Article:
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Saratoga Springs police officers escort "Super" Dell Schanze from the city's justice Court Friday. Schanze was sentenced to 10 days in jail after being found guilty of reckless driving and three seatbelt violations. (Donald W. Meyers / The Salt Lake Tribune)
Dell Schanze Earns Jail Time
Being reckless while driving in pursuit of "fun for the kids" started out the ordeal but it was what he said afterwards, in media interviews, that actually put nails in his coffin of conviction.
This story came out on Aug 28, 2009 in the Salt Lake Tribune.
'Super Dell' guilty in reckless driving case, sentenced to 10 days
by Donald W. Meyers
The Salt Lake Tribune
Schanze, who represented himself in his trial for reckless driving and seat-belt violations, was sentenced to 10 days in the Utah County jail, fined $670 and placed on two years' unsupervised probation.
"I didn't do anything wrong," Schanze told reporters as he was put into the back of a police car for the ride to the jail in Spanish Fork.
But justice court Judge Keith M. Stoney saw it differently.
"This was not even a close case," Stoney said. He said Schanze's driving on Aug. 18, 2008, was reckless enough to cause a state motor vehicle inspector to run off the road for fear of being hit. Plus, Schanze admitted in a television interview that he was a "lawbreaker." The interview was aired in court.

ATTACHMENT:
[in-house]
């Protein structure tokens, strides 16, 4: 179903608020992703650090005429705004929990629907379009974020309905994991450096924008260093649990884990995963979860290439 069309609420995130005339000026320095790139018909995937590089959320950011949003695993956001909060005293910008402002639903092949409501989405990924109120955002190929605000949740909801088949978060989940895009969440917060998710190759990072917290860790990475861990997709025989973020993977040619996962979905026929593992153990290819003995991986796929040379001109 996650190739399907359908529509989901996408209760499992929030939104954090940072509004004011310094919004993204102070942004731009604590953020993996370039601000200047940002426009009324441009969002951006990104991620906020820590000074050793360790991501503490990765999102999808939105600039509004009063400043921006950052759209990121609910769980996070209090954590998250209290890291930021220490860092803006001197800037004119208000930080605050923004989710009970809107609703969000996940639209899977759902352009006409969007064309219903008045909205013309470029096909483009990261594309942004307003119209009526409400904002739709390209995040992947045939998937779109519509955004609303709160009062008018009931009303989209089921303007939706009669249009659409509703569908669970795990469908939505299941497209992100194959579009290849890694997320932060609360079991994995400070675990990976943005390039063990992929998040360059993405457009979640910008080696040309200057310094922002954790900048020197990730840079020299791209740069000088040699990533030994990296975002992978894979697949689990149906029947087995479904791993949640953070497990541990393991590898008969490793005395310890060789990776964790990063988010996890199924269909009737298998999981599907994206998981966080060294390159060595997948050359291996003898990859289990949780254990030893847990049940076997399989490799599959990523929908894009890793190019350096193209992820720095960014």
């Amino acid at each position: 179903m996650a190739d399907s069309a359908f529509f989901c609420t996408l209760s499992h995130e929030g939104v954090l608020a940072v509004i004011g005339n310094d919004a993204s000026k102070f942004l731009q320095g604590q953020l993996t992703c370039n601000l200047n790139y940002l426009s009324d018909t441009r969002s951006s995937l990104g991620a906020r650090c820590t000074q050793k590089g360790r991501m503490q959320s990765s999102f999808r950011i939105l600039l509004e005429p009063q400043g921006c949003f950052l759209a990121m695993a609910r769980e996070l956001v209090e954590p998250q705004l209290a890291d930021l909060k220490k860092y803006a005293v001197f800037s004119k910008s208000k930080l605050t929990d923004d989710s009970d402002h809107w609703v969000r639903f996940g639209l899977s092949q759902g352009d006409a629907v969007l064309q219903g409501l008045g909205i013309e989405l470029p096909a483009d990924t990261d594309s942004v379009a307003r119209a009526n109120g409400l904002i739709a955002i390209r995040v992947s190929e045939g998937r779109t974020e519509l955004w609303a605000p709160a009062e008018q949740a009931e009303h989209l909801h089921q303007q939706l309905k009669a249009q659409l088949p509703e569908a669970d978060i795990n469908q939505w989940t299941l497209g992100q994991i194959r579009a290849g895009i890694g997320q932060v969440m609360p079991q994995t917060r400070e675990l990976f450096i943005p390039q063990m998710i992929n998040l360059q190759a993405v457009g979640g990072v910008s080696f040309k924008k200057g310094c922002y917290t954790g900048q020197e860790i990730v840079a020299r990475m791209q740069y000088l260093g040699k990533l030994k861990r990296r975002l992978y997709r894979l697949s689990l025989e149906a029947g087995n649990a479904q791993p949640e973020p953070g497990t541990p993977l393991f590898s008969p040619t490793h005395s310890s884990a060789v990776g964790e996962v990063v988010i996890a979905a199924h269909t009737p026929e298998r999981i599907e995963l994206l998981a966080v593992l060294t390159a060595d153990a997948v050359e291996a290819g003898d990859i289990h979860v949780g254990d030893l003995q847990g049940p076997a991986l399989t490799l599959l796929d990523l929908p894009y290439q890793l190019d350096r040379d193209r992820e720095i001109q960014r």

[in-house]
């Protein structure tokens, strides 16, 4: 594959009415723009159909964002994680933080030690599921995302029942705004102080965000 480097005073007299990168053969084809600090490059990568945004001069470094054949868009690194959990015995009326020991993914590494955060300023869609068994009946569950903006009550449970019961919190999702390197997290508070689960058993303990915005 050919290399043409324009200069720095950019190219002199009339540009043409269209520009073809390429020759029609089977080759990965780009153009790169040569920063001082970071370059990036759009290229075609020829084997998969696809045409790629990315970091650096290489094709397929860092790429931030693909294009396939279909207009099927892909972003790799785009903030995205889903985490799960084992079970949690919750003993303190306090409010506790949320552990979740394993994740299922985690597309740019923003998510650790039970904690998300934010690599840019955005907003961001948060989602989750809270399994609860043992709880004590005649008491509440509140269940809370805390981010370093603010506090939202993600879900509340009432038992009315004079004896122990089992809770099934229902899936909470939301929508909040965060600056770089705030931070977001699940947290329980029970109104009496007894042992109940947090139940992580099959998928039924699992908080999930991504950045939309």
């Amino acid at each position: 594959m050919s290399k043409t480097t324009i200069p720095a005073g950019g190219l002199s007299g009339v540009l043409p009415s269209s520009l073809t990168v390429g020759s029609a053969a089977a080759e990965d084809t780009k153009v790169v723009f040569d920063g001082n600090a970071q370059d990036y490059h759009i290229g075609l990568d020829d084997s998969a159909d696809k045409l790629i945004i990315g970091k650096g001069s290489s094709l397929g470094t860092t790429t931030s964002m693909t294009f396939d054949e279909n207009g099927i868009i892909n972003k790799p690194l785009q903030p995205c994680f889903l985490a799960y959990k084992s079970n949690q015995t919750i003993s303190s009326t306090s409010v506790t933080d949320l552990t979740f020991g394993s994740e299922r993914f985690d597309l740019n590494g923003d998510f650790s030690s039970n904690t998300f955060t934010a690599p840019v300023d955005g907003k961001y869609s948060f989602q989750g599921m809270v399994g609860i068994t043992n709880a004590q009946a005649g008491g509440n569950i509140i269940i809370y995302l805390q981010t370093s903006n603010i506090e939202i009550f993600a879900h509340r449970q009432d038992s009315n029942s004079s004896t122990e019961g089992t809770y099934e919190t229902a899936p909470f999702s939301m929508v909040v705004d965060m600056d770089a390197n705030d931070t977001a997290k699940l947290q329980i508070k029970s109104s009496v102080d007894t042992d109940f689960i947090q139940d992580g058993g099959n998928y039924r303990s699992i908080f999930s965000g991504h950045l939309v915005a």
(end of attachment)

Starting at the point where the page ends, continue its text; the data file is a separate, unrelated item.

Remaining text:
Schanze was seen abruptly jerking his car back and forth in a construction zone on Redwood Road. Schanze claimed he rocked the car for the amusement of his children, two of whom were sharing a single seat belt.
Schanze, police say, was not wearing a belt either.
Prosecutor Lindsay Jarvis said more than a fine was needed to teach Schanze a lesson. She pointed to his past record, which included a conviction for giving false information to police, along with arrests for disorderly conduct and resisting arrest.
"This isn't his first time around the block," Jarvis said, asking that Schanze be sent to jail for at least five days.
Jarvis said Schanze had contradicted himself several times, was "a compulsive liar" and that his only witness was his wife, who said she supported her husband.
During the trial Schanze accused Jarvis of attempting to inflame the media by bringing up a weapons charge that had been dismissed. He also charged that Jarvis had altered a court transcript, an accusation Stoney warned was slanderous.